COP26 experience helps guide research
Fiona Lebar, B.Env.Sci.(Hons.) 2022, traveled to Glasgow, Scotland for the UN Climate Change conference last fall. She is beginning the Master of Environment program in the department of Environment & Geography, under the supervision of Stephane McLachlan in the Environmental Conservation Lab.
How did the opportunity come up for going to COP26?
The idea of me going to COP26 came together only two weeks before the conference. There was an opportunity for an Indigenous student to attend COP26 through funding provided by Wa Ni Ska Tan, Dam Watch International, Save Our Rivers, and Free Rivers Fund, to help advocate for hydro-impacted communities in Canada. As a Métis woman with a background in environmental science I was a great fit for this opportunity. I had previously volunteered with Dam Watch International through one of my university courses, so I had a fairly good understanding of the impacts of hydro-development both in terms of social and environmental issues. I went to COP26 with a member of Dam Watch International who lives in Labrador. Once at COP26 we met up with other individuals from different river and anti-hydro organizations located in Amsterdam, Chile, Germany, and the United States, to protest future hydro-development and advocate for the rights of Indigenous individuals who were and continue to be impacted by hydro organizations.
What was one defining moment, or a couple, of your experience there?
One of the defining moments of my time at COP26 was on my very first day of the conference when I participated in the march for climate justice. The energy at the march was a mix between fear for our future and optimism that if we work together, we might have a shot at stopping further future effects of climate change. Another experience from COP26 that will last with me for a lifetime was seeing the signs that the civilians outside the entrance to the conference put up each day. There was one sign in particular that stood out to me, it was a painting of eyes with the words “we are watching you.” This sign was a powerful reminder that the decisions made at this conference would impact the lives of billions of people around the world and that real change needs to happen now.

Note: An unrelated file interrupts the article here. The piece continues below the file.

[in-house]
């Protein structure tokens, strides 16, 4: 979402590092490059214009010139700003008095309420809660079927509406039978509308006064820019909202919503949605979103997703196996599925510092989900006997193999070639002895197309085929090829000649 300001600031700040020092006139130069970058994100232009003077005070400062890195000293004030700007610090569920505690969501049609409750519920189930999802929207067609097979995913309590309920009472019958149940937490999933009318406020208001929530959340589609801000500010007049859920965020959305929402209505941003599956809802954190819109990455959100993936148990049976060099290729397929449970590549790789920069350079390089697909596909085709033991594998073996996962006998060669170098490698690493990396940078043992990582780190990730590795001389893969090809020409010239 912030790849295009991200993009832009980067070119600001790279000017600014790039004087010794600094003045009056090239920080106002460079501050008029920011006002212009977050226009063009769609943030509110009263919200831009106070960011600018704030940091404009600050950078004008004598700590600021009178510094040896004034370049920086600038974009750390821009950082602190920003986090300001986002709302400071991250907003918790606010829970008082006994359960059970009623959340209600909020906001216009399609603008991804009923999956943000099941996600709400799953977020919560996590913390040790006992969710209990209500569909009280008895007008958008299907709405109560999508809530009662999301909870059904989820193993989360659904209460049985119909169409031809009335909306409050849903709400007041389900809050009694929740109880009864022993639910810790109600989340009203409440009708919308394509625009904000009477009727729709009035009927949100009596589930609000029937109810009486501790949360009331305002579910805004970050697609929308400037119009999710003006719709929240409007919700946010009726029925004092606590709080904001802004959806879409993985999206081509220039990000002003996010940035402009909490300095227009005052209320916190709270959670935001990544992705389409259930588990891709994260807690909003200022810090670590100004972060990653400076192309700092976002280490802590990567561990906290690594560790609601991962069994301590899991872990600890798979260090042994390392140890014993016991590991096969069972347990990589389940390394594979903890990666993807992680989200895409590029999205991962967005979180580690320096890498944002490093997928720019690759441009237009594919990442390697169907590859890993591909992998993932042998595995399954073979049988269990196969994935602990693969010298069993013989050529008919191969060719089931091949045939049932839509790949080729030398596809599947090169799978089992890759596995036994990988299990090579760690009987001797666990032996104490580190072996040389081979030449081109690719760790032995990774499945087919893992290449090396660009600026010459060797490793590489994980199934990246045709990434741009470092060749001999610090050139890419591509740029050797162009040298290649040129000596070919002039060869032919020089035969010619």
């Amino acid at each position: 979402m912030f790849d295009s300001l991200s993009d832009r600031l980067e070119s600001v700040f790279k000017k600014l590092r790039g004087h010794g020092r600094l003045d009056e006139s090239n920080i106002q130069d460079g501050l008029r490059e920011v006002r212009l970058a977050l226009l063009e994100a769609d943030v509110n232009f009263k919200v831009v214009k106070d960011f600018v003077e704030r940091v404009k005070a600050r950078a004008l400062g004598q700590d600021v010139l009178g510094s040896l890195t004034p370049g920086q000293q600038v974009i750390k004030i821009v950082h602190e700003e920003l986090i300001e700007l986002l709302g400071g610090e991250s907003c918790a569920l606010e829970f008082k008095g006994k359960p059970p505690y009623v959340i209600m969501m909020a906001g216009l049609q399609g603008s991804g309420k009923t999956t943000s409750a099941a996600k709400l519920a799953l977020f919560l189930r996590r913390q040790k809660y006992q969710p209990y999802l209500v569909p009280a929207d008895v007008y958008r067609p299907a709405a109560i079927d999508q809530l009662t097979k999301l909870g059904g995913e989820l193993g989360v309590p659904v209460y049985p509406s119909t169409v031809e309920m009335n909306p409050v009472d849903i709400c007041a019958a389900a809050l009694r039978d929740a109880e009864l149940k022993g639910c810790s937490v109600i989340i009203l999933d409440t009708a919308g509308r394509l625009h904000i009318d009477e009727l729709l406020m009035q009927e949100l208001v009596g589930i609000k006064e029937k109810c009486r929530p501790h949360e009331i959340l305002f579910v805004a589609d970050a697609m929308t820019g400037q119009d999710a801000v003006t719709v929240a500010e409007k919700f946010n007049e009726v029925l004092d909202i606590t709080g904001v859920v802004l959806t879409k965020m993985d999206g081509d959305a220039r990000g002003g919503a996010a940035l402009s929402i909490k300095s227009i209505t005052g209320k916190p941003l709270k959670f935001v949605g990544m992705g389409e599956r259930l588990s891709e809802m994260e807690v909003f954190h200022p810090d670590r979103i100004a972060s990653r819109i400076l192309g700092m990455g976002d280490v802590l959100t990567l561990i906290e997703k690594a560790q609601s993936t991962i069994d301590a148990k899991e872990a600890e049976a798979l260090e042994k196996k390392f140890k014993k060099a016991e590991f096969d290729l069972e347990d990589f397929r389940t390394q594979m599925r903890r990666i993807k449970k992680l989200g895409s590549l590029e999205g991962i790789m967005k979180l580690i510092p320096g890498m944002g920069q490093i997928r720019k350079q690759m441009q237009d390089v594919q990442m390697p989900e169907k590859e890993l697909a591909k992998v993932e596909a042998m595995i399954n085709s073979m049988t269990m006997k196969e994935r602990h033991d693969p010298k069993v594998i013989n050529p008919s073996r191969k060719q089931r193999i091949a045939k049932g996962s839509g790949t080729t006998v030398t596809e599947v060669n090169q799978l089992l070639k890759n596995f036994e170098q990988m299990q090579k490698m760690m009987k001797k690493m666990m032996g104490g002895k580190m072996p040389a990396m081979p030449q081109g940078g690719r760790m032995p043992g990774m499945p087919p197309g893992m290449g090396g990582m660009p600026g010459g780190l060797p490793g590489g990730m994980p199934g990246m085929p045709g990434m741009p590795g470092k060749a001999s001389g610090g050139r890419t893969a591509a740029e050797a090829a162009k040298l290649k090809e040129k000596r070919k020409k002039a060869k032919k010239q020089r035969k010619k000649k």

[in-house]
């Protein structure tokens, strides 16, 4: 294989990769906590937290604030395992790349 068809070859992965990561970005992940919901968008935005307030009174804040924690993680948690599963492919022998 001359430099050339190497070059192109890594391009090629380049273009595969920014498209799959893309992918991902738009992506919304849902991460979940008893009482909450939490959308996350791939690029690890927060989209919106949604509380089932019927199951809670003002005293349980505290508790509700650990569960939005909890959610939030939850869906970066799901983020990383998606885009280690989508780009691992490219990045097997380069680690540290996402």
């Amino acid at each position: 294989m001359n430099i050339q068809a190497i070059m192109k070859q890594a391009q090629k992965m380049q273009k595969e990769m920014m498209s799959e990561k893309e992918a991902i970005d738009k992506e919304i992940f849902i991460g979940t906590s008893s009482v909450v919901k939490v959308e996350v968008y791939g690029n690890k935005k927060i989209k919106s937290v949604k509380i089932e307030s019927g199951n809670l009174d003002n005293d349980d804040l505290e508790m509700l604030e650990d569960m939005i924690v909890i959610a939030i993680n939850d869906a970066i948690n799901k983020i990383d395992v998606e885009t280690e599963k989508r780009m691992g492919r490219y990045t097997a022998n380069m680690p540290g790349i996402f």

What is your Master’s project?
My Master’s project studies northern Indigenous community gardening and greenhouses as a viable solution to food sovereignty issues and as a medium for cultural reconnection. I am working in Thompson for the next two years with the Manitoba Metis Federation to assist in getting a community garden and greenhouse operational.
I will also be interviewing individuals from smaller northern communities in Manitoba who have already created operational community gardens and greenhouses. To me, the ability to help communities create solutions to real world climate issues they are facing by using what I’ve learned in university courses is incredible. My experience at COP26 helped me realize that I wanted to focus my future research on advocating for Indigenous individuals and communities in the environmental sector. I grew up very disconnected from my Métis heritage due to previous generational trauma and because of this I felt I wasn’t Indigenous-enough to be an Indigenous environmental advocate. COP26 was the first time I truly represented my Métis heritage in a professional setting and it gave me a newfound confidence in my Metis heritage and my abilities to represent my culture.
Did going to COP 26 or any other experiences outside of school help you make decisions about academics?
Another experience that has helped me make decisions about my future research projects is my involvement with the Office of Sustainability. In my third year of university, I was a volunteer sustainability ambassador at the Office of Sustainability and conducted a waste audit of the Dafoe library on the Fort Garry campus. I was fortunate to be offered a position at the office after my time as an ambassador and I have worked there for the last year and a half. I found through all the different projects I worked on that what I enjoyed most was working with people and engaging with UM community members. Through my experience at COP26, working at the Office of Sustainability, and through courses during the later years of my undergraduate degree I have been able to determine I want to focus on working with people and communities to solve climate issues.